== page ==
This fall, he said, security agents have followed him constantly. He said his apartment courtyard has become a "plainclothes policeman's club," with up to 20 officers stationed outside.

[...]

"I'm not sure how much time I have left to conduct my work," Mr. Gao said. "But I will use every minute to expose the barbaric tactics of our leadership."

Gao has been ordered to return his licenspracticectise law. China's response to rule of law was to shout at the top of their lungs "No make it stop!" They seem close to stopping Gao, but thanks to the Times anything they do to him will be in full day light. Not that that's stopped them before (think Tiananmen).

All of this adds up to a disturbing picture of China's internal politics. Religious freedoms are being reduced and dissent is being met with violence and detentions. Despite the work of courageous lawyers, law is upheld only at the pleasure of the Communist Party. While maintaining a calm face to the world, China is imploding. The governments' responses have grown more drastic over the last month, as witnessed by the first mass shooting of demonstrators and the first mass silent protest inside Tibet in over ten years that we know of. I don't know where this is all heading, but it certainly looks like the Chinese government is truly fighting against the march of freedom and democracy for their people. Trade hasn't brought liberalization in China's government, but it has exposed the Chinese people to a greater notion of the freedoms they should have as human rights. In each instance we see the Chinese government pushing back hard at their people. The severity of their reaction is new and suggests that they are scared of something. It's intensely hard to get a clear picture of what that "something" is because of the level of censorship in the Chinese media, but change is afoot.

Crossposted at The Baltimore Group

Sunday, December 11, 2005

MARATHON MARCH IN NEW YORK ON HUMAN RIGHTS DAY

December 10, New York - Over 200 Tibetans, along with the usual supporters, commemorated the World Human Rights Day by marching across New York in a full-day rally organized by the Regional Tibetan Youth Congress (RTYC) of New York and New Jersey. The purpose of the rally was to raise concerns about the apalling human rights situation in Tibet and to urge the international community to pressure China to free Tibet.

The rally started at 10 AM at Cadman Plaza in Brooklyn, from where the colorfully dressed Tibetans - their chubas and the flags flapping in the wind - walked across the historic Brooklyn Bridge toward the United Nations, and finally to the Chinese Consulate. Along the way, the demonstrators passed thousands of onlookers in Chinatown and Times Square. The rally ended at 4:30 PM outside the Chinese Consulate, where the Tibetans thoroughly engaged in loud chanting of slogans, led by the chant leader Kusho Sonam Wangdu of RTYC.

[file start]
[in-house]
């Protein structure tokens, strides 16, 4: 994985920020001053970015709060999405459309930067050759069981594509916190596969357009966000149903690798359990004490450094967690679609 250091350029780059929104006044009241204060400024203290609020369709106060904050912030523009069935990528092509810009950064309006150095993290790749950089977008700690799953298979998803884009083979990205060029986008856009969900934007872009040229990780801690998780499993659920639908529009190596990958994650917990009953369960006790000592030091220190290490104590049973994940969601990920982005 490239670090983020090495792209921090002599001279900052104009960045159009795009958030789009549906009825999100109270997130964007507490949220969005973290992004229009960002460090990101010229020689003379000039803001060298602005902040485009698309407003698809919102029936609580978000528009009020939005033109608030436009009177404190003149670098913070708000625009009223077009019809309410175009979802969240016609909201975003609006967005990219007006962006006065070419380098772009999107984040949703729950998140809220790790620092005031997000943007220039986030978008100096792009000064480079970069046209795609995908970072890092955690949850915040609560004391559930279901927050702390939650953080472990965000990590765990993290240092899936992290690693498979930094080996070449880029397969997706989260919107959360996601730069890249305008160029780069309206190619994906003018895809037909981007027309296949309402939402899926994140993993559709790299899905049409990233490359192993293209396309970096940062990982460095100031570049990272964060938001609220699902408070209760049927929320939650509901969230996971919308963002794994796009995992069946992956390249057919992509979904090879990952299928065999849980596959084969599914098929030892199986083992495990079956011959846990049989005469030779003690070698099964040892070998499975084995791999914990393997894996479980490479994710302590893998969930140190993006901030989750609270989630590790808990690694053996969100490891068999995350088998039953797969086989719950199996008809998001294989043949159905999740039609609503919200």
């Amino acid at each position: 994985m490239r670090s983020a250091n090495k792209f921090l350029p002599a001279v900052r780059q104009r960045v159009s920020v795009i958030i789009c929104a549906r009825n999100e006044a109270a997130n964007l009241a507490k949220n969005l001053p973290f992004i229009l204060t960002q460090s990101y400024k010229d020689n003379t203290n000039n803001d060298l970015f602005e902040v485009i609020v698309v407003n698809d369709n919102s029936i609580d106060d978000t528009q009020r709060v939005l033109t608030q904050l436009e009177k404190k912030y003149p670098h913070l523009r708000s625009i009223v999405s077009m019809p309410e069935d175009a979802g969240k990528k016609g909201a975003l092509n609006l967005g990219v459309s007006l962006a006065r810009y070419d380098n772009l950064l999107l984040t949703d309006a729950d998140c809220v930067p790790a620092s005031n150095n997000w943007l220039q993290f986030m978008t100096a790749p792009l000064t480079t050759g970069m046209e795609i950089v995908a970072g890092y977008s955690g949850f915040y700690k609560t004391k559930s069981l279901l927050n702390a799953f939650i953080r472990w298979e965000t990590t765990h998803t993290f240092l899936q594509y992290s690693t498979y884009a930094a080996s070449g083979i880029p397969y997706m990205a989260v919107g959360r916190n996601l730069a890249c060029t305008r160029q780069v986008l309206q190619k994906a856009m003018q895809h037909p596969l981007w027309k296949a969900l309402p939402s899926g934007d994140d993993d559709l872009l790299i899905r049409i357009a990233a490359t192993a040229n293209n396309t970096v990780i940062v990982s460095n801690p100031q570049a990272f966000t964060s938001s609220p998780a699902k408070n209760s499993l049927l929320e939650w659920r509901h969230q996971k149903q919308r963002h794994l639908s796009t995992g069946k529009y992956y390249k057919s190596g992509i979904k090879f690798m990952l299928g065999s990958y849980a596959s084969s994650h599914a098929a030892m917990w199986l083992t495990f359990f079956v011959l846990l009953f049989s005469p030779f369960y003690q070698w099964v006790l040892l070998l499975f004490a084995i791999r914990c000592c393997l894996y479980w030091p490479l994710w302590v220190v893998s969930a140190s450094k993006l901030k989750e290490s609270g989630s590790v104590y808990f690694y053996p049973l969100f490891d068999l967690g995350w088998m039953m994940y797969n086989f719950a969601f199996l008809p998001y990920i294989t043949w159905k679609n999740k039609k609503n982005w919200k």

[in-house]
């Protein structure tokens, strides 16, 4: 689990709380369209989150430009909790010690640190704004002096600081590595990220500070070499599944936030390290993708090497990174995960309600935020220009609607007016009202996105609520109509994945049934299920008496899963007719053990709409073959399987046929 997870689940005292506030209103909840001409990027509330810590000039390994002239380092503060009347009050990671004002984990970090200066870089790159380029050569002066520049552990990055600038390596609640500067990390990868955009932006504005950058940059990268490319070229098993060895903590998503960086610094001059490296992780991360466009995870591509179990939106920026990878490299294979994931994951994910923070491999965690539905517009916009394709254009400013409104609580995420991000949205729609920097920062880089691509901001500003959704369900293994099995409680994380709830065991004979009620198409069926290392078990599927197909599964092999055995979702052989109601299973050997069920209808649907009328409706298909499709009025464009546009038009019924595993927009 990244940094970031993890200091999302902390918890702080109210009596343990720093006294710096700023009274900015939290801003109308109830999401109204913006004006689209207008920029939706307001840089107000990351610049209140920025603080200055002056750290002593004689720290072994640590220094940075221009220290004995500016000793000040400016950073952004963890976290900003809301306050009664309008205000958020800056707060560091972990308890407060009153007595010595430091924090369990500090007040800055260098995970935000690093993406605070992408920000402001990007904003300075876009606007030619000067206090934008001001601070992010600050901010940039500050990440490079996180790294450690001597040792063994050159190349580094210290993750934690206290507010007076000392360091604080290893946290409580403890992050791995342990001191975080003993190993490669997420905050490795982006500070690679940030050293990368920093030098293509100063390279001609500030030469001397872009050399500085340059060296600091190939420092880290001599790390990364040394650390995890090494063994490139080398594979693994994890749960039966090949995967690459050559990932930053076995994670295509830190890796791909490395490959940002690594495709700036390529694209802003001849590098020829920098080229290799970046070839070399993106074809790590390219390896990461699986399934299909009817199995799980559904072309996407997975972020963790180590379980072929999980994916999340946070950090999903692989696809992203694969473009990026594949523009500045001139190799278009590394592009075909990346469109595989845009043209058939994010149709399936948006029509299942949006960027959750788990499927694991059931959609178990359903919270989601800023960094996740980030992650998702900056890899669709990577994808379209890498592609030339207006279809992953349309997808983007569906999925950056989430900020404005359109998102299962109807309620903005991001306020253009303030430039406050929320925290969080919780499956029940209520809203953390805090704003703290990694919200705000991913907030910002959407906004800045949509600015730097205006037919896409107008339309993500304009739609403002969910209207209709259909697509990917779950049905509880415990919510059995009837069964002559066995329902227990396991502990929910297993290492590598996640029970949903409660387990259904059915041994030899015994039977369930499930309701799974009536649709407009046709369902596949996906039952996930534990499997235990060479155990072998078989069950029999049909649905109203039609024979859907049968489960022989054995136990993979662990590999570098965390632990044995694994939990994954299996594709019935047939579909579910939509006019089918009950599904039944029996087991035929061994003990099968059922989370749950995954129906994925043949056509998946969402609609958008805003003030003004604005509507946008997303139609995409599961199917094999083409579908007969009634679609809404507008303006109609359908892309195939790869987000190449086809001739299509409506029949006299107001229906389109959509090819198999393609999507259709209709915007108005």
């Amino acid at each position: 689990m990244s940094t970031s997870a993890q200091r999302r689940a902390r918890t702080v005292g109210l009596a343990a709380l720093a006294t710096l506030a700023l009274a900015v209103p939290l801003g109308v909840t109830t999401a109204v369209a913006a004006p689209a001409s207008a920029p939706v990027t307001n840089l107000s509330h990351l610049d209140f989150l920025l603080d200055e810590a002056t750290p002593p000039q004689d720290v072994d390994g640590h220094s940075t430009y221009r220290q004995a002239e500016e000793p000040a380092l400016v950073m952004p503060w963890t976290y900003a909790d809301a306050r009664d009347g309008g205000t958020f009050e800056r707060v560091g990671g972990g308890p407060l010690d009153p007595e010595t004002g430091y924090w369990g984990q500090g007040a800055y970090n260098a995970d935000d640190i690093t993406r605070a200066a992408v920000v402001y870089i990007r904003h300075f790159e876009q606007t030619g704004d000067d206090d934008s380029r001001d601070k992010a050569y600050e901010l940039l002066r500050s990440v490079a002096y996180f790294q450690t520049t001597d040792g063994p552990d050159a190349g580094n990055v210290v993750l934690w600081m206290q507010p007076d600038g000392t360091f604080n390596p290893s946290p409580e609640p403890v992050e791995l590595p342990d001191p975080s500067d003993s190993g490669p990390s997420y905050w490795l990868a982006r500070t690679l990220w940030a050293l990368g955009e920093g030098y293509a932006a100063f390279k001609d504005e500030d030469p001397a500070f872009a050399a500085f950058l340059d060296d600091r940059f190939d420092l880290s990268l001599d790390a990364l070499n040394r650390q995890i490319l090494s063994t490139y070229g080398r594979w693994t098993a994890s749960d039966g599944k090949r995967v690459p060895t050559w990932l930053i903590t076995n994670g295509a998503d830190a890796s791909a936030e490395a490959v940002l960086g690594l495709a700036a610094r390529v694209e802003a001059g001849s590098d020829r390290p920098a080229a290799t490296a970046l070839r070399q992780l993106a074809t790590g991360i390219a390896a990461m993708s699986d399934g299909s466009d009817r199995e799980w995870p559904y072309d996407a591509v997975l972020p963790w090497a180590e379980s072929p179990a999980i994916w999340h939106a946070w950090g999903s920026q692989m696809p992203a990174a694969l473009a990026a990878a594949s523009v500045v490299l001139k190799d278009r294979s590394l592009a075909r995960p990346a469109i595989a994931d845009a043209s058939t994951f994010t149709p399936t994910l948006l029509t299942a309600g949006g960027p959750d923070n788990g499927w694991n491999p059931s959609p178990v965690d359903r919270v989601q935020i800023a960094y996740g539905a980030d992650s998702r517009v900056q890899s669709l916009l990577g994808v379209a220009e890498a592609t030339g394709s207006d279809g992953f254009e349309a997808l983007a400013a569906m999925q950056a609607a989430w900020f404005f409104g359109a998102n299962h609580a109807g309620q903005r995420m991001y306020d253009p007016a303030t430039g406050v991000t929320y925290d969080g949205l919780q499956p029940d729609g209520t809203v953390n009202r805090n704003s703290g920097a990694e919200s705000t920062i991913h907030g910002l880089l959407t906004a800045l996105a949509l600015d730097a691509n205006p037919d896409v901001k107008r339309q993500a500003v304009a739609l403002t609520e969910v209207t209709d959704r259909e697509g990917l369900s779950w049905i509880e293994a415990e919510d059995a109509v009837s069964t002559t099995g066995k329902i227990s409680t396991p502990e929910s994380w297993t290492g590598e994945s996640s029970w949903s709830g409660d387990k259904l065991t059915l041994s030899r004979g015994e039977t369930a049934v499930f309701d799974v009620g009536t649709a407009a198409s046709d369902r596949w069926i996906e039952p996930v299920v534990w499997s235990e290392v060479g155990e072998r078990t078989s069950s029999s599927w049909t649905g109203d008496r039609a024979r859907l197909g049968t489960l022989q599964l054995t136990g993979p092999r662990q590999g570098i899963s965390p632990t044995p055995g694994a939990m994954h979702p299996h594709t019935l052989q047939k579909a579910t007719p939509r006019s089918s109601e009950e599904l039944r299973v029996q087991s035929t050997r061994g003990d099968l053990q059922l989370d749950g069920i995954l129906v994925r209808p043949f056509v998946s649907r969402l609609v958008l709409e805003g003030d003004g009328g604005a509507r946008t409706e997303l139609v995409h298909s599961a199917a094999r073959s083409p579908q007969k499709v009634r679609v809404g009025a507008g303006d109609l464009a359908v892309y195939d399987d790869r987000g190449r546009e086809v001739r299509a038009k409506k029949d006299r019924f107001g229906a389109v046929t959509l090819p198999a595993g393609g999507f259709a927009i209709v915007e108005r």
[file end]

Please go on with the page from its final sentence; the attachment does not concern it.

Wednesday, December 07, 2005

Sam and Laura's Blog


SFT BoDer Sam Chapin and his partner Laura are travelling in Nepal and India now. They've set up a blog with lots of great photos from their trip and details on their experiences.

Go check them out!

Monday, December 05, 2005

Candlelight Vigil @ Chinese Mission


Contrary to what the saying says, it's better to be seen AND heard. I promise you tonight the Chinese saw us and heard us outside of their Mission to the UN. Over sixty Tibetans and supports just finished braving sub-freezing temperatures outside of the Chinese Mission to let the Chinese know that the world will not stand China's continued oppression of free speech and religious freedom inside of Tibet.

Students for a Free Tibet, the Tibetan Youth Congress, and the Tibetan Women's Association coordinated a candlelight vigil calling for the release of imprisoned Drepung monks and the end to China's vicious "patriotic education" campaigns inside of Tibet. The vigil comes in response to last weeks' crackdown inside the Drepung Monastery following the silent protest by an unknown number of monks. Some reports have placed the number of monks involved in the protest as high as 400.

Our chants were often greeted by jeers from Chinese political hacks inside the mission. With every attempt by the Chinese to incite us to violence and photograph us, we redoubled the volume of our cheers. Before we left every window in the mission had to be shut to keep out cries of freedom for the Drepung monks and shame on the Chinese government. They couldn't stand hearing the voice of truth ringing through the corridors of their building.

Friday, December 02, 2005

Drivin' 4 a Free Tibet

SFT activist Rich Felker shows off the new "Friends of Tibet" Virginia license plate, complemented by bumper stickers. You are hardcore, Rich.